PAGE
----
A Wavewalker like walking jack-up platform is launched from the semi-submersible Pierhead upon arrival at the operational location or towed in from a nearby friendly port if one is available. Onboard are the correct type and correct quantities of pier supports for the complete Pier span as confirmed by the pre-deployment survey.
As it walks from the Pierhead to the first pier support location it drags behind it the pier beams/deck components. The deck would be attached using a hydraulic mechanism and ‘payed out’ from the Pierhead platform, positioned using the mobile cranes.
At the first pier support position, it deploys the support through the moon pool. Once complete the platform jacks up clear of the support, walks forward and once in position, sets down the deck onto the support. Whilst this is being carried out, the second Pier deck module is positioned at the pier head ready for movement forward.
With the first Pier segment in place and secured to the support, the second Pier segment is moved forward, along the length of the first and secured by the Wavewalker platform using the hydraulic mechanism at one end, the other supported by rollers.
The walking platform walks forward to the second Pier support location, again, dragging the Pier deck behind it. In the second pier support position, the sequences are repeated. Install the support through the moon pool, elevate, walk over a short distance, and secure the front edge of the Pier deck on the newly installed Pier support. Small deck segments would need to cover gaps between the multiple Pier deck segments but these would be quickly installed using mobile lifting equipment, likely sizes would be able to be lifted by a JCB type loader.
The sequence is repeated for all Pier segments. Supplies of Pier decks are progressively depleted from stocks on the Pierhead and stocks of Pier supports from the walking platform.
This would be a sequential operation, no ability to parallel or simultaneous installation but dwell time at each point would be relatively low and it is a simple process without the requirement for heavy lift cranes or large amounts of space for cantilever launch.
As the walking platform would be raising and lowering over the Pier supports the Pier deck coupling mechanism would need a bearing or hinge mechanism to accommodate the movement.
Increment 2 does not necessarily need the exact same specification as Windwalker 1 but certainly, something like it.
Eliminating time-consuming crane lifts, launching beam or cantilever launch techniques by the simple expedient of walking Pier deck segments forward and placing them onto a series of supports would result in a much-reduced installation time.
By adjusting the design of the Wavewalker platform it may be possible to increase walking speed by sacrificing loads and leg height. Given the likely operating water depths and loads, this is hopefully a feasible design change. If we could increase to 50m per hour, a 1,000m Pier could be ‘walked’ in 20 hours. With a 50m span and 1 hour spent at each location deploying the support an placing the deck, the target Pier length becomes achievable within the target 2 day installation period. This method also minimises personnel required.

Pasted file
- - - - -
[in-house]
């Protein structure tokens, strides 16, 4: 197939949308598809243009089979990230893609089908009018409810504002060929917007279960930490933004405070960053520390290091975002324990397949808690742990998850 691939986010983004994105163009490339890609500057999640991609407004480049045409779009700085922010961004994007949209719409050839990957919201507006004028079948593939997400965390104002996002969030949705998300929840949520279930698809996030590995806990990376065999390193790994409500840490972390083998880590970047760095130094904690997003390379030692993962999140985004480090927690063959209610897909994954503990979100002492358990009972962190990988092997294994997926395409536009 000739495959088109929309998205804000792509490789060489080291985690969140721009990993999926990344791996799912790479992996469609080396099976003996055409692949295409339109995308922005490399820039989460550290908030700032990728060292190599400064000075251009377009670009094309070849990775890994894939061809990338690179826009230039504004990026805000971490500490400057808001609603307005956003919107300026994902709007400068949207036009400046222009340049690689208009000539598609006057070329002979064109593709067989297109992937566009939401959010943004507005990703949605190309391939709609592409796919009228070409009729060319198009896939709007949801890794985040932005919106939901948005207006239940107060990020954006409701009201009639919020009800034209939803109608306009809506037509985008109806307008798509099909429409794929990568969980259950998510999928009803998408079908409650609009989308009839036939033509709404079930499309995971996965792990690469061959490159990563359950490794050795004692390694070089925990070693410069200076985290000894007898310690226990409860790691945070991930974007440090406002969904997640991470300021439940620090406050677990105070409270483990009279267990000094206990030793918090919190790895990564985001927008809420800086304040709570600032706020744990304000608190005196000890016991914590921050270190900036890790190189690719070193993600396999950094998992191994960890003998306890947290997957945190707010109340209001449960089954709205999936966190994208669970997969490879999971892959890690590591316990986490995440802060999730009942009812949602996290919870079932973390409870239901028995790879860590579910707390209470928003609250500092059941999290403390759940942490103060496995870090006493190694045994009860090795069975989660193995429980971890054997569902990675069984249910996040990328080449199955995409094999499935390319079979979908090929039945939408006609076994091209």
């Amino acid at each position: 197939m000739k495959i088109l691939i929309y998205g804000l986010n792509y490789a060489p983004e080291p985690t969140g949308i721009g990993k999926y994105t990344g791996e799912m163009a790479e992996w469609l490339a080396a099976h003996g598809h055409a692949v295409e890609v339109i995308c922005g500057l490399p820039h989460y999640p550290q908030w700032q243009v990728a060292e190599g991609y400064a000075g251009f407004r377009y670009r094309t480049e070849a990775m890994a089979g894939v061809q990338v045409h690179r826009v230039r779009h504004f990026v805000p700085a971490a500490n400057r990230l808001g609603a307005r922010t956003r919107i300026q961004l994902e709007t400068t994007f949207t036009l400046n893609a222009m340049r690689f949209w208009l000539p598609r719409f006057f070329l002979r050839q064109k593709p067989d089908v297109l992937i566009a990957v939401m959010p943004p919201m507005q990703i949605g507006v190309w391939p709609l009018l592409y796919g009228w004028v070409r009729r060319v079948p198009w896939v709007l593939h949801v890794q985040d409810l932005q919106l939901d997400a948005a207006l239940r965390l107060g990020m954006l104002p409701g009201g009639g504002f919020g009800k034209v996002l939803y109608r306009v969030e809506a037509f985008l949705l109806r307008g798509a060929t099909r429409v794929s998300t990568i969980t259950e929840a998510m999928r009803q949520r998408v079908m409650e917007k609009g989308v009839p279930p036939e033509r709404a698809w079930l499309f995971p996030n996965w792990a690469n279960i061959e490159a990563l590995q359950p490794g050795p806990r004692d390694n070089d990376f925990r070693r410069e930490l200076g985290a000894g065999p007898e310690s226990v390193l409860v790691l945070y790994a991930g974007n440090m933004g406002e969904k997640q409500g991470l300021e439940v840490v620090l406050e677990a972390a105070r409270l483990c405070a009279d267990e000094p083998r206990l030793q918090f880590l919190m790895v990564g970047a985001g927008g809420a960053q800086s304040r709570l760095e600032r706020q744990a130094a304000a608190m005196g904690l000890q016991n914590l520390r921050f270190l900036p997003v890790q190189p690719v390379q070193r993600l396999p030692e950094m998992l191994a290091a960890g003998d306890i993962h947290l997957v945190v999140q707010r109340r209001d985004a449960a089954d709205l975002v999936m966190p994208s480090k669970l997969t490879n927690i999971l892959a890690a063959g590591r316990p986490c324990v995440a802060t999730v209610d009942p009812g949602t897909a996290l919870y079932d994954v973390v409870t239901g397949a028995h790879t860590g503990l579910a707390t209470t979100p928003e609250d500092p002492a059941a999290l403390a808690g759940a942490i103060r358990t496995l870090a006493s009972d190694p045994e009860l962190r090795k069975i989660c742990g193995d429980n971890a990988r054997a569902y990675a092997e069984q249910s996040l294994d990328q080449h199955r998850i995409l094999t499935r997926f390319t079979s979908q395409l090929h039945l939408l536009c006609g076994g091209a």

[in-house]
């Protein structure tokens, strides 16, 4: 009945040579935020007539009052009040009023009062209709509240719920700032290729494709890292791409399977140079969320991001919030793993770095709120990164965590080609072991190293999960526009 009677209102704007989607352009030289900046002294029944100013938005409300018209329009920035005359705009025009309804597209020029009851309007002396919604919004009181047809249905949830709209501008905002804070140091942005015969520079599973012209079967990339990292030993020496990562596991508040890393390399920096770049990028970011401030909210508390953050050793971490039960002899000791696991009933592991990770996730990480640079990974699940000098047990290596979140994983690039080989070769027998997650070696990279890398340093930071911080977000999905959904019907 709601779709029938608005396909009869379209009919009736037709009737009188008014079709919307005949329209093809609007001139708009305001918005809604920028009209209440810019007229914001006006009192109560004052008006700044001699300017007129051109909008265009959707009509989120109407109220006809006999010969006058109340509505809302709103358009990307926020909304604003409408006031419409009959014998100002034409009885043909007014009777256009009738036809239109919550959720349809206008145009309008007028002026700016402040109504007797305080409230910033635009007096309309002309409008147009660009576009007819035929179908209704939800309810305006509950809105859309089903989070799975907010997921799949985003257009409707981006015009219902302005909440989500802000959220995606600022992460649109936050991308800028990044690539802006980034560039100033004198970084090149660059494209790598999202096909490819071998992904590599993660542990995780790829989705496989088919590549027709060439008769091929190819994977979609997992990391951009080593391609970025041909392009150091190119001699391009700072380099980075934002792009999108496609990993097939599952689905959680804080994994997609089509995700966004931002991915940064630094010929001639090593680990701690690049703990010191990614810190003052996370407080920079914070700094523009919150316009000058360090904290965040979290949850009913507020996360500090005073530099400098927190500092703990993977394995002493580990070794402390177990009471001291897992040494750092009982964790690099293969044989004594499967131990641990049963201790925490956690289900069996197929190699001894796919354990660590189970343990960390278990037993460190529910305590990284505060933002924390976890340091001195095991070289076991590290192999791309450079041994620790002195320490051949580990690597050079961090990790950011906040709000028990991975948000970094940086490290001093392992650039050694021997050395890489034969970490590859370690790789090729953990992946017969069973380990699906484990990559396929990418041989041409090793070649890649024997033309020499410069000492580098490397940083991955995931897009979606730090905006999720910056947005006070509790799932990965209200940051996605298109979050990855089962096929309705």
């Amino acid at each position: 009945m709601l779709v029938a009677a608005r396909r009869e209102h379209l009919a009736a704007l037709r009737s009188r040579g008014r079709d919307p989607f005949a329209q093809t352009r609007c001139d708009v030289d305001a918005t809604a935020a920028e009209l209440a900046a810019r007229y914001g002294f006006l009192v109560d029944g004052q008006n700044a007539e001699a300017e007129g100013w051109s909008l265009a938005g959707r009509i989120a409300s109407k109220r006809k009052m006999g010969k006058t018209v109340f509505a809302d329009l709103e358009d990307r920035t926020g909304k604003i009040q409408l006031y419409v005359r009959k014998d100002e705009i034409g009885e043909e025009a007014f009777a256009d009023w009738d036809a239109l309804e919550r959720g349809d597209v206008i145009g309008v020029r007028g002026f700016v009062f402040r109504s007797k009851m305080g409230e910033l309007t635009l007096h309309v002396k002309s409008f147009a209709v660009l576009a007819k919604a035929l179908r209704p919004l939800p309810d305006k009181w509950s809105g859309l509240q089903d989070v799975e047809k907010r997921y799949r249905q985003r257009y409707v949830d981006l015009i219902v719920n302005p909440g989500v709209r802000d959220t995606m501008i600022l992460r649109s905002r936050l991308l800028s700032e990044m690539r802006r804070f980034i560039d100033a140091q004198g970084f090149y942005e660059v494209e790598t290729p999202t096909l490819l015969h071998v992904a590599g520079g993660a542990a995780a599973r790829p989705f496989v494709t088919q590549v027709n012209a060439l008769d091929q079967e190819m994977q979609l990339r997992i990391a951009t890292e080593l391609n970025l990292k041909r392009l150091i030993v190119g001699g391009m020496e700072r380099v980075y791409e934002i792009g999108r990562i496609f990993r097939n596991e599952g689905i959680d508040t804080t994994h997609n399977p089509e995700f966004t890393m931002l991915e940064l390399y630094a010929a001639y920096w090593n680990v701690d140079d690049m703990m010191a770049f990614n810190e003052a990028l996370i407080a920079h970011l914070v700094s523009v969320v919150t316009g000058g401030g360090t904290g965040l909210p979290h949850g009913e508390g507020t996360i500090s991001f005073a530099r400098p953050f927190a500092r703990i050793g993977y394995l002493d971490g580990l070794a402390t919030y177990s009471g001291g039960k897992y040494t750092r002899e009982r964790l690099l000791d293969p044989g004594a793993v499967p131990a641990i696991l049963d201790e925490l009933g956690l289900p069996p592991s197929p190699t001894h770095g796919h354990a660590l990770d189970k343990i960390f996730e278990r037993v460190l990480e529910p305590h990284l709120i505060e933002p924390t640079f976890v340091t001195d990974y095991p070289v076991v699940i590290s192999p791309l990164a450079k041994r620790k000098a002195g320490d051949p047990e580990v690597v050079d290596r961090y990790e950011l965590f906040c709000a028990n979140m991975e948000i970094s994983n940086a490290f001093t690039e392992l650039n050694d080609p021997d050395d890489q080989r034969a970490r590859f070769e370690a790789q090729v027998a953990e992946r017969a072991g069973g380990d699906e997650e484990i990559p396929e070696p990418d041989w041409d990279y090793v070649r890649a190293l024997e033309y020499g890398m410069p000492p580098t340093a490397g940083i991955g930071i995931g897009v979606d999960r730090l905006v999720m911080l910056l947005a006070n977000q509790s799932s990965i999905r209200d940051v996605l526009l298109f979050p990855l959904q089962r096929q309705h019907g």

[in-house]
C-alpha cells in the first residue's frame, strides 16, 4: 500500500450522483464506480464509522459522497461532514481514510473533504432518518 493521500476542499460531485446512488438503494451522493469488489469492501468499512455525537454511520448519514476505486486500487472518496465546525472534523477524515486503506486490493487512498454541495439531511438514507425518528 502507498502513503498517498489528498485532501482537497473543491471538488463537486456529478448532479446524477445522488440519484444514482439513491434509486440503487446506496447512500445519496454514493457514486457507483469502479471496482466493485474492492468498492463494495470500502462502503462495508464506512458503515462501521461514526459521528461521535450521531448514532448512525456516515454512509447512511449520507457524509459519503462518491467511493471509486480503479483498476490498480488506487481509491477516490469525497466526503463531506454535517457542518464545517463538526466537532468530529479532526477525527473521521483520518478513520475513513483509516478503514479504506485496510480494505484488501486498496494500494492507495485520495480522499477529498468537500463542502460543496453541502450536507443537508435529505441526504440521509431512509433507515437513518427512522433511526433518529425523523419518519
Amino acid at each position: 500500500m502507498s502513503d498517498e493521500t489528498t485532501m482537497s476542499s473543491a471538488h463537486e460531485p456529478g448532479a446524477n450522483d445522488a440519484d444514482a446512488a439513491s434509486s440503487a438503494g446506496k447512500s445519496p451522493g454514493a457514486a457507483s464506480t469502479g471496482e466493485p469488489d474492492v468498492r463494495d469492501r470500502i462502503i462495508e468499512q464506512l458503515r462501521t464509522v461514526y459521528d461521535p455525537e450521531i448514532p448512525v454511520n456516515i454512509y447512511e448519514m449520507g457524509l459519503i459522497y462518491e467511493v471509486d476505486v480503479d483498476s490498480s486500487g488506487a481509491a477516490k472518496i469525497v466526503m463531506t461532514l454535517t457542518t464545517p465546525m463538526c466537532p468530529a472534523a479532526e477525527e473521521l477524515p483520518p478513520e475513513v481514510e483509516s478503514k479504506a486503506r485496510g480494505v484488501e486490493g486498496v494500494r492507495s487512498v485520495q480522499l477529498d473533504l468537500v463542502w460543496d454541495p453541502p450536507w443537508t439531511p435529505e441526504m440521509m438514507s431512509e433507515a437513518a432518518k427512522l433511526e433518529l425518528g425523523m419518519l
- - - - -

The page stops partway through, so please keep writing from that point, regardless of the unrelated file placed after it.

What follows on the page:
There are many assumptions here, this is acknowledged.
Is one hour enough for a pier support installation, would the cycle time of moving the Pier deck from Pierhead to installation location introduce delays, can the deck accommodate height changes and twisting forces whilst being installed, and much more.
This is merely a suggestion for a possible combination of Pier deck, pier support and an installation method that maximises speed whilst minimising the need for personnel and heavy lift cranes.
To repeat the oft repeated phrase, it would all need modelling and confirmation by trials.
There are a number of alternatives.
The first would be to use a smaller walking leg jack up platform as a working platform fitted with a heavy lift crane. Operating in a conventional mode it could provide a stable work platform for crane operations.
The second alternative is based on the understanding that none of the Pier components are naturally buoyant, and these three images…
A 40m-50m ladder beam span could be fitted with a tracked drive unit at each corner and lowered to the seabed using a passive heave compensating crane attachment. At each corner would also be a spud leg, on a rotating fixture to allow them to be easily stacked whilst in transport.
Once on the seabed, the hydraulic motors would be attached to a floating powerpack and simply driven toward the shore. Once in position, the same hydraulic powerpack could power the jacking units to raise it clear of the surface. Finally, it would be locked in position and decked, perhaps even using a trackway solution like that from Faun.
Underwater excavators are available from a number of manufacturers.
One of the benefits of this approach is the reduction of wind dependent crane moves for each span.
For Pier spans supported by floating pontoons, the pontoon can be flooded and when in position, pumped full of air to raise the deck.
Table of Contents